DNA vaccination against macrophage migration inhibitory factor improves atopic dermatitis in murine models
ABSTRACT Atopic dermatitis (AD) is a common chronic inflammatory skin disease. Macrophage migration inhibitory factor (MIF) is a proinflammatory cytokine that has been implicated in the pathogenesis of AD. Recently, we developed a novel DNA vaccine that generates neutralizing endogenous anti-MIF antibodies.
This study explores the preventive and therapeutic effects of this MIF-DNA vaccine in mouse models of AD.
Two different AD model mice (DS-Nh and NC/Nga) received MIF-DNA vaccination to analyze preventive and therapeutic effects, as assessed by clinical skin scores, histologic findings, and serum IgE levels.
In murine models of AD, MIF-DNA vaccination prevented the occurrence of the AD skin phenotype. Furthermore, administration of MIF-DNA vaccine to mice that had already developed AD produced a rapid improvement in AD skin manifestation. There were reduced histologic signs of inflammation and lower serum IgE levels in treated mice compared with those seen in control animals. Finally, passive transfer of IgG from MIF-DNA vaccinated mice to AD mice also produced a significant therapeutic effect. These results demonstrate that MIF-DNA vaccination not only prevents the development of AD but also improves the symptoms of pre-existing AD.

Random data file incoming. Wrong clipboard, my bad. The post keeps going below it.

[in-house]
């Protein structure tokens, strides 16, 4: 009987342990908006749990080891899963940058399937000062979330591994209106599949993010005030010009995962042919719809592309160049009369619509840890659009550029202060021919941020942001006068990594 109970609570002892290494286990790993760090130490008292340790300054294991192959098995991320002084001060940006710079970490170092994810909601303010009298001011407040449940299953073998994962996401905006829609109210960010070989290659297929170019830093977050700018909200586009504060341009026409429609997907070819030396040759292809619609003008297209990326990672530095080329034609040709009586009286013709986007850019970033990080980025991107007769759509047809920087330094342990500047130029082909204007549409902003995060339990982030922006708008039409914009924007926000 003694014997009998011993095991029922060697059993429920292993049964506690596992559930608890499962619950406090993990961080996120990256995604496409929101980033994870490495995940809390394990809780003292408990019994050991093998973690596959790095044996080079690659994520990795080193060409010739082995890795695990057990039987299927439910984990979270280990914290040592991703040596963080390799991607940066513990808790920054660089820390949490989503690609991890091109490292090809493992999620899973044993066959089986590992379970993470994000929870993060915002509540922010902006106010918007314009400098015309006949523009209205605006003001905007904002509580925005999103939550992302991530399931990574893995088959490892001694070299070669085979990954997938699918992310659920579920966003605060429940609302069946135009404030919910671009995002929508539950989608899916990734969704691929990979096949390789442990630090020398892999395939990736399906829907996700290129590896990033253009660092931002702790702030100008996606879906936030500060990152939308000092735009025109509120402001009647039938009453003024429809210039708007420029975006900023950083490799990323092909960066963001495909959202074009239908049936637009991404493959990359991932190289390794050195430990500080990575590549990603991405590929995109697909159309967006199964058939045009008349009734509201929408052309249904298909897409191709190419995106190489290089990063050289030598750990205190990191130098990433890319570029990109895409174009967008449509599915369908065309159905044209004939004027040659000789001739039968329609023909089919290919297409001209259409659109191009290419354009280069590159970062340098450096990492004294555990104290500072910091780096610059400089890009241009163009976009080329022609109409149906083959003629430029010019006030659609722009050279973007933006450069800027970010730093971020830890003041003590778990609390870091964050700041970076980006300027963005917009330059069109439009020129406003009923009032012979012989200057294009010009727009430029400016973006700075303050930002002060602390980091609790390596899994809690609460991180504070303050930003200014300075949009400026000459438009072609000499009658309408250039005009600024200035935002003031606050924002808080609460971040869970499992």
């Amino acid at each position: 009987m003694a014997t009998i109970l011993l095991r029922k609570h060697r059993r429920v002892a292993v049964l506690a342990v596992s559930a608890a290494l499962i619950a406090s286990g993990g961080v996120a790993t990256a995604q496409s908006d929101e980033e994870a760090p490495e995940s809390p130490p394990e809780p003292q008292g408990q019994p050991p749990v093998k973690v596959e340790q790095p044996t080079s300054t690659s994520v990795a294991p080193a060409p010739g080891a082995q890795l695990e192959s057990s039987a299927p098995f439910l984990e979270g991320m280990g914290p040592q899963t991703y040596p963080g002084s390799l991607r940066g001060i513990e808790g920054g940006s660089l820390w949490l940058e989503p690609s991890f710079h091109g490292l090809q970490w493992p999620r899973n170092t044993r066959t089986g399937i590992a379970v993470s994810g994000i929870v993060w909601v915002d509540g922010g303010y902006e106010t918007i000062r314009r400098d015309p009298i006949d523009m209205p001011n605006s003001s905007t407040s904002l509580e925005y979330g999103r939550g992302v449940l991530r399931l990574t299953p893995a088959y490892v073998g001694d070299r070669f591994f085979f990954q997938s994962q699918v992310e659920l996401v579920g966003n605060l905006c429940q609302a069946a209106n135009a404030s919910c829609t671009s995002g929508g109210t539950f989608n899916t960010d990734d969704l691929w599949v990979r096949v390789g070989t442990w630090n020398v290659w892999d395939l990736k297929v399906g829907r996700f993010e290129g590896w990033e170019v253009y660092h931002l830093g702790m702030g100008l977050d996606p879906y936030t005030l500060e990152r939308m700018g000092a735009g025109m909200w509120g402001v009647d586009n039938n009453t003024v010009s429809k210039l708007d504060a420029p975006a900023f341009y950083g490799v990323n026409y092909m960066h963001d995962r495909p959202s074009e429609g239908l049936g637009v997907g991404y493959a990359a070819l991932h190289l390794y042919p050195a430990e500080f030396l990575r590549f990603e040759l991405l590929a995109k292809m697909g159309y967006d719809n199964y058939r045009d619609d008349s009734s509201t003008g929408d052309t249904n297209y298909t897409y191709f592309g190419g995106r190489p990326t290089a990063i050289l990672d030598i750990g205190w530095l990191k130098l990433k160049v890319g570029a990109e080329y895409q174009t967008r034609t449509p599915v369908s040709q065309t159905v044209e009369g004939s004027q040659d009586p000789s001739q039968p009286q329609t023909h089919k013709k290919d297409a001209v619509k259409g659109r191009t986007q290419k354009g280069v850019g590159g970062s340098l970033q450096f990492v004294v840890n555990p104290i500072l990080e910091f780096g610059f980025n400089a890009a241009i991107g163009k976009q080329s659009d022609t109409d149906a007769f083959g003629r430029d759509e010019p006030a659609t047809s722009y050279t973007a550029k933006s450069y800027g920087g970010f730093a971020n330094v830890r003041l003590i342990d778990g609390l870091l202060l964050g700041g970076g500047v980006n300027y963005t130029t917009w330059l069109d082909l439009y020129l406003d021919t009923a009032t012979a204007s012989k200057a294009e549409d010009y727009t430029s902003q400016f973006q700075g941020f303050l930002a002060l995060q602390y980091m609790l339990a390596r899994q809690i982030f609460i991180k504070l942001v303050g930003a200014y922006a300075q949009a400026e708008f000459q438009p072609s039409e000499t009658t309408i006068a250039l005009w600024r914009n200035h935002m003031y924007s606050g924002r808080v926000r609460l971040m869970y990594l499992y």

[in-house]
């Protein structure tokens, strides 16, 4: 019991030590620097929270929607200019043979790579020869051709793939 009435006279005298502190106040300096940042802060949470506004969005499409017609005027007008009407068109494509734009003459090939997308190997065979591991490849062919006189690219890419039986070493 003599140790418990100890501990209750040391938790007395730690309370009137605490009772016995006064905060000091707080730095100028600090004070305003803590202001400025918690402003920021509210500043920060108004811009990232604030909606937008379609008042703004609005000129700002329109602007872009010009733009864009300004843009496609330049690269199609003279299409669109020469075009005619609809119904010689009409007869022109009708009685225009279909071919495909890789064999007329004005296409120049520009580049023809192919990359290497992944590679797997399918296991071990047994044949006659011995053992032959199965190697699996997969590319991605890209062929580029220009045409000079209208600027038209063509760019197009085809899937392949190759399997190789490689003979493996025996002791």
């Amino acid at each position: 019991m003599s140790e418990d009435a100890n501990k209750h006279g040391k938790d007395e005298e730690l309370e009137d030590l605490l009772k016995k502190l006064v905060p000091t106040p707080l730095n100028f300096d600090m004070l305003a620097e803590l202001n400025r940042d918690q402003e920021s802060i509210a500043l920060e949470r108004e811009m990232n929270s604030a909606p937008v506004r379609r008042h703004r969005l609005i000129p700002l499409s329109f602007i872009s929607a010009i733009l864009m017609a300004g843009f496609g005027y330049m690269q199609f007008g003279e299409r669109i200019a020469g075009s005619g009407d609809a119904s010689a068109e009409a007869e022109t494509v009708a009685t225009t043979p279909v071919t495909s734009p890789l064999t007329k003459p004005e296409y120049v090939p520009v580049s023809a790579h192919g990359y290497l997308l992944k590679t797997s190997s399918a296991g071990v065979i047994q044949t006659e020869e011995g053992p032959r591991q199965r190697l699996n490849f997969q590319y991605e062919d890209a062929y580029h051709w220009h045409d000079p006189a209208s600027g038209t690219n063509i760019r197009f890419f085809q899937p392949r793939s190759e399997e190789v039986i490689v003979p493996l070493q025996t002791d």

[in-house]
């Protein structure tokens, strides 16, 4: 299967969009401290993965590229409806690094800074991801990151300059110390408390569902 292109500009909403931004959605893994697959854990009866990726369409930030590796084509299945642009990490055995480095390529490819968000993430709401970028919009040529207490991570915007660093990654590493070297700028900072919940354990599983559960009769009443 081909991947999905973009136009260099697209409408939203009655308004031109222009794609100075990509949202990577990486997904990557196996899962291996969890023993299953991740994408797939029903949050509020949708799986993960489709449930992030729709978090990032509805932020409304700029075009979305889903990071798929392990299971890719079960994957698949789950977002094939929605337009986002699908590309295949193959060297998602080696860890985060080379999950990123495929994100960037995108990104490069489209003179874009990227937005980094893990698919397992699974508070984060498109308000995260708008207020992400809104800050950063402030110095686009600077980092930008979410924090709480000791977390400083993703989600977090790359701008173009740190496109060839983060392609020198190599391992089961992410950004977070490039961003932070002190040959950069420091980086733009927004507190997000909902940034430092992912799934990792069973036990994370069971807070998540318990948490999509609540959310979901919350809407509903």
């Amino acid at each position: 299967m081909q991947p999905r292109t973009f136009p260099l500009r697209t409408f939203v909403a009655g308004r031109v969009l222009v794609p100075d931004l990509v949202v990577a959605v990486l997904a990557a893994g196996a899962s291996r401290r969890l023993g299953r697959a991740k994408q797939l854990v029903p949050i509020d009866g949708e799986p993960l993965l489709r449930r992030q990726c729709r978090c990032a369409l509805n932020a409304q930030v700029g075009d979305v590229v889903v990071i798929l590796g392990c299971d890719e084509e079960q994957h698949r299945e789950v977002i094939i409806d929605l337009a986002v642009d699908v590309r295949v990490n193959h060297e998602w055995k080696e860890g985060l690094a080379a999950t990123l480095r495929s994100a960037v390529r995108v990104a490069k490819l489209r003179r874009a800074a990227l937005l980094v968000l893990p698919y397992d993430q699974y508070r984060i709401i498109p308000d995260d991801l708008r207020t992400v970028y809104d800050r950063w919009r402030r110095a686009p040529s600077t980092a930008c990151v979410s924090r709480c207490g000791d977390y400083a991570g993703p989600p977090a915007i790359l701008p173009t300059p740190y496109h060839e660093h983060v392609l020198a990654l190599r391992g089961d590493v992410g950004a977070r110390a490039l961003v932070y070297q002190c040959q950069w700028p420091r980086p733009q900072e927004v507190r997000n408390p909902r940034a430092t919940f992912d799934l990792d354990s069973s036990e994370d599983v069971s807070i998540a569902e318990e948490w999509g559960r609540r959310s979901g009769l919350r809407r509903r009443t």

Taken together, the induction of an anti-MIF autoantibody response using MIF-DNA vaccination appears to be a useful approach in the treatment of AD.
- SourceAvailable from: Tadamichi Shimizu
Skin Cancers - Risk Factors, Prevention and Therapy, 11/2011; , ISBN: 978-953-307-722-2
- "In the skin, MIF is expressed in the epidermal keratinocytes and fibroblasts (Shimizu et al., 1996, Watanabe et al., 2004). MIF is known to play an important role in the skin with regard to inflammation, the immune response, cutaneous wound healing (Zhao et al., 2005, Dewor et al., 2007) and skin diseases, such as atopic dermatitis (Shimizu et al., 1999a, Hamasaka et al., 2009). "